We’re only one week away from seeing how the Formula One field of 2017 stack up against each other at the first race weekend of the year.
How have the teams tackled the rules overhaul for 2017? What different design philosophies have they adopted?
Take a close look at all ten cars on the grid this year and compare them all from three different angles.
Use the drop-down menus below to select which of the 2017 cars you want to compare and use the sliders to transition between the images. Note some images may have been altered for ease of comparison and should not be used as a reference for measurements.
The ‘thumb tip’ noses remain in evidence among most of the teams, with a few notable exceptions. Toro Rosso have joined Mercedes in crafting a slender nose while Force India continue to pursue a unique path. The ‘nostrils’ seen on their 2015 and 2016 cars have now split into a fork-like arrangement.
Red Bull’s vented solution is also novel and has inevitably prompted suspicion it performs some cunning function. The rule book requires it to be used for driver cooling.
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A growing number of teams have adopted ‘S-duct’ vents in their noses which exit in line with the front suspension.
Mercedes and Toro Rosso’s similarities go beyond the nose. Their front suspension arrangements are strikingly similar as well, using extension to the top of the wheel mountings to connect the uppermost arm. Developments in this area will be critical to ensure good, consistent contact between the wider front wheels and the track.
This angle also gives a good view of Ferrari’s unusual sidepod arrangement. They are set as far back as possible, mounted high and dramatically undercut. It creates space for them to generate downforce and optimise the airflow in this area of the car.
Every team has run their car with a ‘shark fin’, though they vary in size and shape from Mercedes’ smaller style to Sauber’s curvaceous affair to those of Force India and Williams which appear to have come from LMP1 cars. Four teams have also used these fins to mount additional ‘T-wings’.
This is all in aid of helping the rear wing operate more efficiently. The new rules has forced it lower meaning it sits in less clean airflow than last year. Clearly the designers are exploring every option to improves its performance.
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With one significant exception the big teams have seized on the area in front of the side pods to sculpt the airflow as effectively as possible. Ferrari have inserted substantial structures to harness the new downforce-generating possibilities offered by the rules. As last year Mercedes appear to be divided their surfaces into as many smaller elements as possible in search of greater performance.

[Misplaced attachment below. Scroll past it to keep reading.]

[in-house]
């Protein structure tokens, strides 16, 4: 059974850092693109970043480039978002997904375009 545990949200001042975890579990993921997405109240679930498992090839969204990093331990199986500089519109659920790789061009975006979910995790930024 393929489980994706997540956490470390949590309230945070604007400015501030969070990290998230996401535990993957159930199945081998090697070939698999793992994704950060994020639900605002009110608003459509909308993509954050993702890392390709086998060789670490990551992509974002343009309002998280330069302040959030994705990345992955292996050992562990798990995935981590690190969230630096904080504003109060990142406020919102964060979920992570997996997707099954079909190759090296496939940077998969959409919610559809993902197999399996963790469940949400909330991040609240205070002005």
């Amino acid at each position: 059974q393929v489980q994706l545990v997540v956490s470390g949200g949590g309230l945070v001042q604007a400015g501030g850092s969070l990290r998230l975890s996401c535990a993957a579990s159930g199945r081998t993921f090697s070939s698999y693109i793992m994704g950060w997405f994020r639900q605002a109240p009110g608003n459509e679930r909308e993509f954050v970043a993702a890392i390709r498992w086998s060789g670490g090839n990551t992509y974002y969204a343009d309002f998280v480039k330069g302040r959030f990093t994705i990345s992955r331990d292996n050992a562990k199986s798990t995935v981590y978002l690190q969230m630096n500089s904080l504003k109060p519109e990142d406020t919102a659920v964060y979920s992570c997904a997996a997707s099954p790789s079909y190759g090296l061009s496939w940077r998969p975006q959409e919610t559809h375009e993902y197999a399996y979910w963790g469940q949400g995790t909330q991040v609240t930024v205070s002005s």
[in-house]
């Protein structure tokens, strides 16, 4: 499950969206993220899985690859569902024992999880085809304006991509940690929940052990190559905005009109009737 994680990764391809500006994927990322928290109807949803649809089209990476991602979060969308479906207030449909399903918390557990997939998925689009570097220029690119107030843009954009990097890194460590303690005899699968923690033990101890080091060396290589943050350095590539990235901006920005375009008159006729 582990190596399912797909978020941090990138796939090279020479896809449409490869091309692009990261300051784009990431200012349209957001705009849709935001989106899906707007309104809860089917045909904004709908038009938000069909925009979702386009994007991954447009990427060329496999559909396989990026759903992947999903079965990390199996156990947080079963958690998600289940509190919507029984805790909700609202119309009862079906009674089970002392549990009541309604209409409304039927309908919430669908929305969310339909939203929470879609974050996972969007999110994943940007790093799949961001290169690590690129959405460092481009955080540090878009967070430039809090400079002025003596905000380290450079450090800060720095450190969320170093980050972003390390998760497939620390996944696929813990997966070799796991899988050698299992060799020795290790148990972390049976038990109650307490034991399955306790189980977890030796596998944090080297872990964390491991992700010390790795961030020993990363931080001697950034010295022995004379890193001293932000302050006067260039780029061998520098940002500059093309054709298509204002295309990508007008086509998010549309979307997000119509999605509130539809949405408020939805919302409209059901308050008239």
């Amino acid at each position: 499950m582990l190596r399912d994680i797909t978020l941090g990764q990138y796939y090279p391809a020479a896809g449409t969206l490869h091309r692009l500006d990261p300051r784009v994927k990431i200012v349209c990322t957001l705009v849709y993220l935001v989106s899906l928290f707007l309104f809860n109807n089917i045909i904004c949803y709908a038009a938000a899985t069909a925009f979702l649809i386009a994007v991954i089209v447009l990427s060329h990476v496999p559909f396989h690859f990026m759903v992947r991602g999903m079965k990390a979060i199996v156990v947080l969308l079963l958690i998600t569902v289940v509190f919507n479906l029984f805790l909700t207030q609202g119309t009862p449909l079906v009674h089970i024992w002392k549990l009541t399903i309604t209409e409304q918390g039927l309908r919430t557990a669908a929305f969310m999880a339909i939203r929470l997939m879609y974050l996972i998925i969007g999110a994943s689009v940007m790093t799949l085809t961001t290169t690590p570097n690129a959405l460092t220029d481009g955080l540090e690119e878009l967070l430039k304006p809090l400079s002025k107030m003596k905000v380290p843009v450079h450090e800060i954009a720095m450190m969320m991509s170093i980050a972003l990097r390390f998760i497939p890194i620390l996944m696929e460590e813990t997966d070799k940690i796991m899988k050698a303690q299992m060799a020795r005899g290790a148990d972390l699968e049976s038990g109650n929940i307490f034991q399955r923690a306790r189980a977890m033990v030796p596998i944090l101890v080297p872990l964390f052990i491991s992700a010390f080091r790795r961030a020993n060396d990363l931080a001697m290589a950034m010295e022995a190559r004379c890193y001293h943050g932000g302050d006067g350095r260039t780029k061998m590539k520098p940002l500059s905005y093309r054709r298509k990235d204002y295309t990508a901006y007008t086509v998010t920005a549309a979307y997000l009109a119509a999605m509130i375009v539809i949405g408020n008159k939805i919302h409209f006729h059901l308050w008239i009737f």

But development in this area is conspicuous by its absence on the Red Bull. Will the RB13 still be this uncluttered in a week’s time, or will a very different-looking car pull out of their garage when first practice begins at Melbourne?
These images also show how teams have followed Red Bull’s lead in using the rake angle to increase downforce. By lowering the height of the front of the car relative to the rear the front wing can be made to work more effectively and a greater volume of air is pushed through the diffuser, to the benefit of both.
The effect of this has been enhanced by the new regulations which have allowed larger front wings and diffusers, plus more elaborate bodywork around the front and centre of the car to divert the air where it is needed. We may not yet have seen just how car teams are willing to push the rake angles on their new cars, but some have admitted concerns over the front wing making contact with bumpy ground and kerbs as it is now running so low.
Expect floor upgrades to feature on many cars in the opening races. As this is one of the last downstream parts its airflow does not have a knock-on effect on subsequent parts.
The rear view reveals some striking differences in rear wing angles and configurations between the teams. Some of these may of course be relevant to which set-up they happened to be running when these pictures were taken.
However the overall increase in downforce and drag may make it easier to discern the differences between lower and higher downforce set-ups during the season. For those teams with less powerful engines, smaller wings will be essential at the faster tracks.
2017 F1 season
- Stripping Verstappen of 2017 US podium was “one of the toughest decisions” – steward
- Sepang pays Haas compensation for Grosjean’s 2017 crash
- Williams revenues rose in 2017 after Bottas deal with Mercedes
- New kerbs at COTA in response to Verstappen’s corner-cutting
- Australian Grand Prix cost government £56 million last year
- F1 teams confirm full details of Spanish Grand Prix upgrades
- The innovations which took Honda from ‘GP2 engine’ to F1 world champions
- Why hydrogen could offer the combustion engine a future in some motorsports
- Norris’s remark McLaren are lacking “100 points of downforce” shows depth of plight
- What is the rocket-derived technology hidden inside Mercedes’ extraordinary sidepods?